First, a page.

The Power of a Mission Statement

A few years ago, I was invited by a Fortune 500 company to deliver a webinar to 800 of Project Managers scattered around the country. I was going to teach on why having a clear mission statement helps people connect with the work or company, and I would use their mission statement to teach this. The only problem was that I couldn’t find their mission statement. I looked on their website, and searched on Google. I couldn’t find their mission statement. I called a few people in the company and asked what their mission statement is; nobody could give me an answer. How can a company this big not have a clear mission statement?

When any organization is fuzzy on its mission statement, they make it hard to show employees where they fit in the big picture. The mission is the big picture, and if that is missing, it makes easy to lose track of what’s really important. The mission statement helps you clarify what you do, why you do it, and the critical things you need to focus on.

 

A few weeks into preparing for this webinar, I got an electronic newsletter from a business friend of mine Tom Krieglestein, Founder of Swift Kick. I scanned through the newsletter to see what he's been up to, and my eyes caught a statement I had not seen before at the bottom of his email.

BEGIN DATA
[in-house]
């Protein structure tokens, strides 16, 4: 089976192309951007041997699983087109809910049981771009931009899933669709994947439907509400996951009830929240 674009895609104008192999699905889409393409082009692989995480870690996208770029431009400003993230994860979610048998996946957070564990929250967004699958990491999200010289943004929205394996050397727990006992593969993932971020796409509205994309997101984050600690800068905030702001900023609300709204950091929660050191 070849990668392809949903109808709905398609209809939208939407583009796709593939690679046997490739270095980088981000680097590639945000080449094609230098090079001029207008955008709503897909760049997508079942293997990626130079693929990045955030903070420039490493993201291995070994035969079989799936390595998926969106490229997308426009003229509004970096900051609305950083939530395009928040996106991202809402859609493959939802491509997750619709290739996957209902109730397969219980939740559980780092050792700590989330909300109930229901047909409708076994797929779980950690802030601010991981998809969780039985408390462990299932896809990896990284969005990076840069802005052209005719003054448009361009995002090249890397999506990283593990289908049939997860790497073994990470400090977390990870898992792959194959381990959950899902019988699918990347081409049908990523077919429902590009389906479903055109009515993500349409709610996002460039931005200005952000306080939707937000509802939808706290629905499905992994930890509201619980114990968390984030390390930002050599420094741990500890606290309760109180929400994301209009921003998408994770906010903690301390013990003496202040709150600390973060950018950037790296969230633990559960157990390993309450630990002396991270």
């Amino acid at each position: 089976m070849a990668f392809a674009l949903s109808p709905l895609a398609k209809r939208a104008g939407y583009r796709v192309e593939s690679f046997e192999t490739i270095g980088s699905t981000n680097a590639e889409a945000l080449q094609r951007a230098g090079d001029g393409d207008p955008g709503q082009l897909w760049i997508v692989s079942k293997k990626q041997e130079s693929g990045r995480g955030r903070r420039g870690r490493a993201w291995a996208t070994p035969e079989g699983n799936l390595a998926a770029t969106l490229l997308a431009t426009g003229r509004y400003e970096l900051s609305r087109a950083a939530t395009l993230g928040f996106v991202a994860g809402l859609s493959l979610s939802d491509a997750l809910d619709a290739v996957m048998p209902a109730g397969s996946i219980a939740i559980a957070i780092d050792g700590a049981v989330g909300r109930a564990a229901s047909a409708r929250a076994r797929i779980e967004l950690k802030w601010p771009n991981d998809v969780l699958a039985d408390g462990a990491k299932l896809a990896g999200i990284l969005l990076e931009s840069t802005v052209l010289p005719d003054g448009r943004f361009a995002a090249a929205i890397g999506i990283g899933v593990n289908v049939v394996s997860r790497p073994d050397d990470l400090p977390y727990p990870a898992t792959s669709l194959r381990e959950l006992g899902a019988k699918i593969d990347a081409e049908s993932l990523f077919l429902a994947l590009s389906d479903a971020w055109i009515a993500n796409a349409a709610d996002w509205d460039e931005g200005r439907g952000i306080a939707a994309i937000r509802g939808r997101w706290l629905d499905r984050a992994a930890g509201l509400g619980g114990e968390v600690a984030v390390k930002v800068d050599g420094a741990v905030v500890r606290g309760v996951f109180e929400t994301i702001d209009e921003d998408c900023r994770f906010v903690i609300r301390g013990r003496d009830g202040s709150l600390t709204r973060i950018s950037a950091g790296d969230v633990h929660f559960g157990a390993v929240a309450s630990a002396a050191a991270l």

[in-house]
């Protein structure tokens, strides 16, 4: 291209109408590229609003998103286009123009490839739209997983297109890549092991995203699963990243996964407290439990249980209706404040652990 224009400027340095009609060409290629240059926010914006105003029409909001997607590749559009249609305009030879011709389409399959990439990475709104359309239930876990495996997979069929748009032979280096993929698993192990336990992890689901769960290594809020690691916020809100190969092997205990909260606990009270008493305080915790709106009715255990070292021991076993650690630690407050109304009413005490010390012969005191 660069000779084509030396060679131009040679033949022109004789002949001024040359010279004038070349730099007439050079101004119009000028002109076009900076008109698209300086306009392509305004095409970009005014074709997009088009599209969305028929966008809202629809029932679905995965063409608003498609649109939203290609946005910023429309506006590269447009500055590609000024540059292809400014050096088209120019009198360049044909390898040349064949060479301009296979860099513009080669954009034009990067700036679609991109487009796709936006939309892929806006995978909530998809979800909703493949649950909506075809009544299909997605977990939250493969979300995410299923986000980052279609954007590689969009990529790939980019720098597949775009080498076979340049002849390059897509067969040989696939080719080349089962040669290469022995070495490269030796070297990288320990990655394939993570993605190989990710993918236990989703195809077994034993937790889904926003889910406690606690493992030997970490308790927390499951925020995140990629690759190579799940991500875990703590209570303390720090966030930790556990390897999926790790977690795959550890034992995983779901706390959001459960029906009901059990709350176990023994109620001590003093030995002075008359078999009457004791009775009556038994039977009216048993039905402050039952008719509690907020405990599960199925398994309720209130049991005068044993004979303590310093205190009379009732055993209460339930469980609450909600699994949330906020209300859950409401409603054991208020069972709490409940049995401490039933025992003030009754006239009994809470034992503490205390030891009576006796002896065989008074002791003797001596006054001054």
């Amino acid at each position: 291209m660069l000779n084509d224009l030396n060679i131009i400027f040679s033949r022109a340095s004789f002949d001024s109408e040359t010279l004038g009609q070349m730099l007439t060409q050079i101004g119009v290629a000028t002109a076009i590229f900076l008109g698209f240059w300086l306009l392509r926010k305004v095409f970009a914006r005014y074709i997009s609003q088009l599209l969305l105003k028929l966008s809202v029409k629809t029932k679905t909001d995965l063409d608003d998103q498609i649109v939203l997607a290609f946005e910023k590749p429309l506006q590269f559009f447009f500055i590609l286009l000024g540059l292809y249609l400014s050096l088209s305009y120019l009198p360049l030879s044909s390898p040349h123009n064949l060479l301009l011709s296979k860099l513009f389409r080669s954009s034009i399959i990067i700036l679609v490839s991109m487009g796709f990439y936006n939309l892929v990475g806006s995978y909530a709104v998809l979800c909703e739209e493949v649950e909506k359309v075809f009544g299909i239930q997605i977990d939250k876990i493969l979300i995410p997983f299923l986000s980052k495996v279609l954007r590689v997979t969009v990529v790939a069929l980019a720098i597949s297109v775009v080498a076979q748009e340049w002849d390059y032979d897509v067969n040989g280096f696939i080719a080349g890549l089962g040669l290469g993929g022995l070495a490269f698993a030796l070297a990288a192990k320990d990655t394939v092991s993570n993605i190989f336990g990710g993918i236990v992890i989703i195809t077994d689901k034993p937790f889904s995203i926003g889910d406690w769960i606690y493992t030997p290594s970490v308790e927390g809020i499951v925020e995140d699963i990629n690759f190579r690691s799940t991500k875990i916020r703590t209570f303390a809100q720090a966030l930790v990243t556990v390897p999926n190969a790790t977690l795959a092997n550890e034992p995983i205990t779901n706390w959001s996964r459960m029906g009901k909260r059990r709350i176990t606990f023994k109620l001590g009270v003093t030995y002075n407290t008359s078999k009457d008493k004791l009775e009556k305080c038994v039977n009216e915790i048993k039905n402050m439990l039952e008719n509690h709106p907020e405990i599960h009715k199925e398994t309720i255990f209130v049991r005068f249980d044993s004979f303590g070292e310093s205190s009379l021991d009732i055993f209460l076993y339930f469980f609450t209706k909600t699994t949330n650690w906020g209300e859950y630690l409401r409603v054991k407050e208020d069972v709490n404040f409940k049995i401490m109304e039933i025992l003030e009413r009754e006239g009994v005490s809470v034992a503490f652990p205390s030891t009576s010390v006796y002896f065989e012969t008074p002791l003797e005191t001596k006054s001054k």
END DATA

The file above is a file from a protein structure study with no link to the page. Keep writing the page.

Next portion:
"Swift Kick helps Student Affairs professionals discouraged with the lack of student involvement on their campus, build a culture where every student feels welcomed, connected and engaged.

He finally added his mission statement. I shot him an email congratulating him on the clear articulation of his mission statement. I got an instant response from him, "thanks for the nod Kene. It took us months to come up with that statement; I appreciate you noticing it."

I had gone through this exercise and I knew how hard it must have been. A clear and simple vision statement is achieved through hard work and a commitment to understanding the complex part of what you do and why you do it. Then you work at asking yourself why, why, why, till you get to the heart of it. Once you nail it, your audience (those who need the solution you have will find you.)

A good mission statement:

  1. Is simple to understand
  2. Is clear on what you do
  3. Helps people understand what drives you

I delivered the webinar requested by my client and used the mission statement of other companies. I asked the participants what their company’s mission statement was, and the answers were all over the place. The senior execs who were dialed in realized they had a problem. They had been busy doing the work, and getting everyone doing their work, but they had never clearly articulated the corporate mission statement. Some may not have been happy with this but the smart leaders were.

If you are leader, make sure you and your team are clear on the mission statement. In fact, as a leader you should be the Chief Evangelist of the corporate mission. It helps you show your team members their role in the company.

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